Guara (Gaura lindheimeri )
This is an airy bush that blooms profusely. I have seen bees working a large single specimen of this plant at Buchanan’s Native Plants.

Hummingbird Bush (Hamelia patens)
Hamelia, Dwarf Hummingbird Bush (Hamelia patens): This is another find from Joshua’s Nursery. The full-sized version of this plant attracts hummingbirds in the fall. However, it dies back in winter, and does not come out from the root until well into spring or early summer. And the regular plant gets gigantic. I don’t know if hummers like the dwarf version, but I have seen lots of bees working it.

Kumquat (Fortunella margarita x japonica )
I have a small version of this tree, on Flying Dragon Root stock. That keeps it dwarf. In the spring, it is covered in blooms–and bees.

Lace Cactus (Echinocereus caespitosus)
In April of 2008, I was in the Hill Country looking at the wildflowers. The usual wildflowers were in short supply. However, the cacti were in bloom. I probably would have overlooked the small blooms if the bluebonnets had been prolific. As it was, I was looking for something to photograph and studied some lace cacti. Lace cacti are normally about three inches tall. Some had only one bloom and some had up to four blooms. As I squatted close to fill the frame of the camera, I noticed that most of the blooms had honey bees working them. A single bee would alight on the bloom and then snuggle down into the stamens until she completely disappeared. I assume the bees were after the nectar at the base of the blooms. Unfortunately, so far mine have not re-bloomed since the spring.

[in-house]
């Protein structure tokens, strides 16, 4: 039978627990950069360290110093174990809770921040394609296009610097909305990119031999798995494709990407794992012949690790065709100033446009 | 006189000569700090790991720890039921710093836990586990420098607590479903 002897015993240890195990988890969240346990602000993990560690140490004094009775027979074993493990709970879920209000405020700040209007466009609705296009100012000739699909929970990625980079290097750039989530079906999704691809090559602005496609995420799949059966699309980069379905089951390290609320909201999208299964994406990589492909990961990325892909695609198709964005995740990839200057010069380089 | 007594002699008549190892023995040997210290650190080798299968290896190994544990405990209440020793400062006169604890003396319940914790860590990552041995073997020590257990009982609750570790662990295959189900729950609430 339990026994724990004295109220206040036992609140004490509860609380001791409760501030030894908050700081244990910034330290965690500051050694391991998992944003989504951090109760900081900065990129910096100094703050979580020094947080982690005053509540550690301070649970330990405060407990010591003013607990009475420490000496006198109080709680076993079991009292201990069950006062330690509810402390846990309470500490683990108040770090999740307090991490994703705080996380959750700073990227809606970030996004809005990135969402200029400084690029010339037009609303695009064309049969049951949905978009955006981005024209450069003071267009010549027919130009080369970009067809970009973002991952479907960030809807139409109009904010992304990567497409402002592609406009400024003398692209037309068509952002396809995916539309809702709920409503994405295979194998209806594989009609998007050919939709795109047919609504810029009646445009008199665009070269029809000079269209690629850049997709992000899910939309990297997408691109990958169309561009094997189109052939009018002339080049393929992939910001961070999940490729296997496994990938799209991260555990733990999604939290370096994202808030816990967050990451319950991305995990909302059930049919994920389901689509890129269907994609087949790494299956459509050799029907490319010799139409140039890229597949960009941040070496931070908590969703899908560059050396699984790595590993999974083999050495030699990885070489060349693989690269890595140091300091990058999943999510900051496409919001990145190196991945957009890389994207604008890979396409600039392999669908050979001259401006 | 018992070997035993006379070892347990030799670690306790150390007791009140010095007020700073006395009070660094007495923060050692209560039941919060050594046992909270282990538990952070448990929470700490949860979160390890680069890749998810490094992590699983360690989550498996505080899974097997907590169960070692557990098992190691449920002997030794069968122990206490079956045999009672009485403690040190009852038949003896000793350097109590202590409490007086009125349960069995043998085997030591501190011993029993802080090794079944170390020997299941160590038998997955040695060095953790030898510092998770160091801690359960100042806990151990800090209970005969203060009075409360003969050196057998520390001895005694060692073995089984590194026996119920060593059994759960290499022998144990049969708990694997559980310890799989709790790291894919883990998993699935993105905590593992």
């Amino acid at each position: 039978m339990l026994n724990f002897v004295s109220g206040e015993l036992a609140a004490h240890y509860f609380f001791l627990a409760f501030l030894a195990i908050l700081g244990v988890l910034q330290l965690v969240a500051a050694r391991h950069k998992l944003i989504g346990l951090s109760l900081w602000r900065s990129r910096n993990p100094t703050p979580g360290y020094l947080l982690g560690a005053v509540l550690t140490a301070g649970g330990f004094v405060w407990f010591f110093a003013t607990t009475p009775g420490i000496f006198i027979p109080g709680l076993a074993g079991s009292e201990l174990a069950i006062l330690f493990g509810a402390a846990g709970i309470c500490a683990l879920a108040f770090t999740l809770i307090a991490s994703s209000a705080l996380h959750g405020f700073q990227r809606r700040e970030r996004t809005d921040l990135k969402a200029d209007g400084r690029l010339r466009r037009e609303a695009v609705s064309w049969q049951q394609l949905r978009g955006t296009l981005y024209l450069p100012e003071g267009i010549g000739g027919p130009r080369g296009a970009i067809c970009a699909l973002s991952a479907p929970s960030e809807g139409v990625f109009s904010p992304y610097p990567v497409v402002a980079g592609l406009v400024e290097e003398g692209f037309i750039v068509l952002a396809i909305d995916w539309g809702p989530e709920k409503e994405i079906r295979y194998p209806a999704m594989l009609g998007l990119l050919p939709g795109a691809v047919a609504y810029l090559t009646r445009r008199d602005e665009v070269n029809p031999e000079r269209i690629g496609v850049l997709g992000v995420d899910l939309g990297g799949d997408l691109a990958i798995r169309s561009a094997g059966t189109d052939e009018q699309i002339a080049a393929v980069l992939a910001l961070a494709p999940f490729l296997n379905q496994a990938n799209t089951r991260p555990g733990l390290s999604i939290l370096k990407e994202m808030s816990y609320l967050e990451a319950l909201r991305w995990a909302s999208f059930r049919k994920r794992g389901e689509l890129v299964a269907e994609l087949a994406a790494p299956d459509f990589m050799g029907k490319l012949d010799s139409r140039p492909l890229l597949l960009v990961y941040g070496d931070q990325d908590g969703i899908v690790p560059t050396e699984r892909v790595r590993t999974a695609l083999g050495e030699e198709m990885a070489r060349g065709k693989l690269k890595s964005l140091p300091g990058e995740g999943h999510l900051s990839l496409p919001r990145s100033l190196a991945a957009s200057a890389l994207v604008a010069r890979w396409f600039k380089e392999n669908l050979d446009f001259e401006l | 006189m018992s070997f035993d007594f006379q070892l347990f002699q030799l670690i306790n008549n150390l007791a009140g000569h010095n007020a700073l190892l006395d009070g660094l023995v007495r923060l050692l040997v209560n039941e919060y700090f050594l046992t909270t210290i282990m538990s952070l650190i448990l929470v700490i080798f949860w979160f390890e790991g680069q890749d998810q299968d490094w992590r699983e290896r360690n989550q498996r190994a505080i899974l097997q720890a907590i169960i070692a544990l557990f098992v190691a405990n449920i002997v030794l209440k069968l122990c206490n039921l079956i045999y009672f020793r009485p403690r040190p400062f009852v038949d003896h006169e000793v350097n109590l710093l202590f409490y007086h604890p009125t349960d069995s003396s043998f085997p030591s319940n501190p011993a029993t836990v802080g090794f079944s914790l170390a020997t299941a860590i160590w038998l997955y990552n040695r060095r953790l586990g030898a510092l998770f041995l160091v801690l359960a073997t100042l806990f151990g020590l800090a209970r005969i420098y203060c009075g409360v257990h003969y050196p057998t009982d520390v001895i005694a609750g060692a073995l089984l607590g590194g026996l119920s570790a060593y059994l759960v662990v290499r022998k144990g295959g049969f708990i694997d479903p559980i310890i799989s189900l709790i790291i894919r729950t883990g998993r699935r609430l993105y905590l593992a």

Lemon (Citrus limon ‘Meyer’)
Another great citrus for Houston. Meyer lemons are big and sweet. They taste like no other lemon. And the bees love the blooms.

Lime(Citrus aurantifolia)
Limes are susceptible to freezing. I put the old-fashioned Christmas tree lights on mine and wrap them in freeze cloth if the temperatures are falling. Bees love the blooms. You will love the limes.

Mexican Heather (Cuphea hyssopifolia)
This is a perennial in Houston. I usually cut mine back in late April so it doesn’t get too “leggy.” I wait that long because it is an early bloomer and there’s not much else for the bees to go to. This is one of the most popular blooms for bees, and it is common to see your plants covered with foragers. This is an easy care plant, with no insect or fungus problems.

Pentas (Pentas laceolata)
This is another landscape plant that bees love. Pentas are disease free and will survive our winters. The plants are from twelve to eighteen inch high, and covered in star-shaped blooms. Bees love these plants, and you will too. This is one of the easiest plants to grow in Houston. They are nectar plants for butterflies, honey bees and bumble bees. Red, pink and white blooming plants are available, as are pentas in various heights. Do not miss the chance to plant this wonderful flower.

Poppy (Argemone albiflora)
Bees love the white version of this plant. It can reach 3 to 4 feet high, with prickly leaves and stems. Be sure and plant in groups.

Portulaca (Portulaca oleracea)